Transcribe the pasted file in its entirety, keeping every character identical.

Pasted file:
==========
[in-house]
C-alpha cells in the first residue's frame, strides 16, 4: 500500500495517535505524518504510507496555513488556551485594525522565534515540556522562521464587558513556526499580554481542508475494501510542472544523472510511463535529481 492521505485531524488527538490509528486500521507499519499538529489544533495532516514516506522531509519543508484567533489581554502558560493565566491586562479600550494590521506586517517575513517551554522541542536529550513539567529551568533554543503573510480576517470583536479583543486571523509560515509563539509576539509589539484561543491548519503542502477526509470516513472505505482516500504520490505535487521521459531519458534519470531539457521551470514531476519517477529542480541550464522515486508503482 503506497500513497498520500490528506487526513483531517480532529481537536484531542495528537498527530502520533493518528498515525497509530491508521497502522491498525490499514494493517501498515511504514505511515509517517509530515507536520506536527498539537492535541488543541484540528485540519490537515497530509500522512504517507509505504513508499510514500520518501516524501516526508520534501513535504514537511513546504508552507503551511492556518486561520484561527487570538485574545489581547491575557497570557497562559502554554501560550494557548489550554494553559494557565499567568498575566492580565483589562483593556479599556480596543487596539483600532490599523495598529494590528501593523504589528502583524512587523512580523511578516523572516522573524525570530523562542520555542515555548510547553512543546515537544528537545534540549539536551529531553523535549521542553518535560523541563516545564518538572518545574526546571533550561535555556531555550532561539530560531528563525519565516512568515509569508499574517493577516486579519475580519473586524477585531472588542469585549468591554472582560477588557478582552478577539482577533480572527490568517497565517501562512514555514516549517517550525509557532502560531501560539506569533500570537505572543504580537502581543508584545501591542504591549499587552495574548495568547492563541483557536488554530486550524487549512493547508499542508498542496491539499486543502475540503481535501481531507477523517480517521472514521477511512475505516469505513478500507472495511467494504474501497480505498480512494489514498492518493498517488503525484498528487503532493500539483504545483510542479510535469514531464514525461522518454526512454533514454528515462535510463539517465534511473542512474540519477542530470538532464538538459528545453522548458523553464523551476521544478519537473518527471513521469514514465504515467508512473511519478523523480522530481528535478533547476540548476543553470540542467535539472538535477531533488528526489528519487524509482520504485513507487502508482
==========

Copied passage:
[in-house]
C-alpha cells in the first residue's frame, strides 16, 4: 500500500495517535505524518504510507496555513488556551485594525522565534515540556522562521464587558513556526499580554481542508475494501510542472544523472510511463535529481 492521505485531524488527538490509528486500521507499519499538529489544533495532516514516506522531509519543508484567533489581554502558560493565566491586562479600550494590521506586517517575513517551554522541542536529550513539567529551568533554543503573510480576517470583536479583543486571523509560515509563539509576539509589539484561543491548519503542502477526509470516513472505505482516500504520490505535487521521459531519458534519470531539457521551470514531476519517477529542480541550464522515486508503482 503506497500513497498520500490528506487526513483531517480532529481537536484531542495528537498527530502520533493518528498515525497509530491508521497502522491498525490499514494493517501498515511504514505511515509517517509530515507536520506536527498539537492535541488543541484540528485540519490537515497530509500522512504517507509505504513508499510514500520518501516524501516526508520534501513535504514537511513546504508552507503551511492556518486561520484561527487570538485574545489581547491575557497570557497562559502554554501560550494557548489550554494553559494557565499567568498575566492580565483589562483593556479599556480596543487596539483600532490599523495598529494590528501593523504589528502583524512587523512580523511578516523572516522573524525570530523562542520555542515555548510547553512543546515537544528537545534540549539536551529531553523535549521542553518535560523541563516545564518538572518545574526546571533550561535555556531555550532561539530560531528563525519565516512568515509569508499574517493577516486579519475580519473586524477585531472588542469585549468591554472582560477588557478582552478577539482577533480572527490568517497565517501562512514555514516549517517550525509557532502560531501560539506569533500570537505572543504580537502581543508584545501591542504591549499587552495574548495568547492563541483557536488554530486550524487549512493547508499542508498542496491539499486543502475540503481535501481531507477523517480517521472514521477511512475505516469505513478500507472495511467494504474501497480505498480512494489514498492518493498517488503525484498528487503532493500539483504545483510542479510535469514531464514525461522518454526512454533514454528515462535510463539517465534511473542512474540519477542530470538532464538538459528545453522548458523553464523551476521544478519537473518527471513521469514514465504515467508512473511519478523523480522530481528535478533547476540548476543553470540542467535539472538535477531533488528526489528519487524509482520504485513507487502508482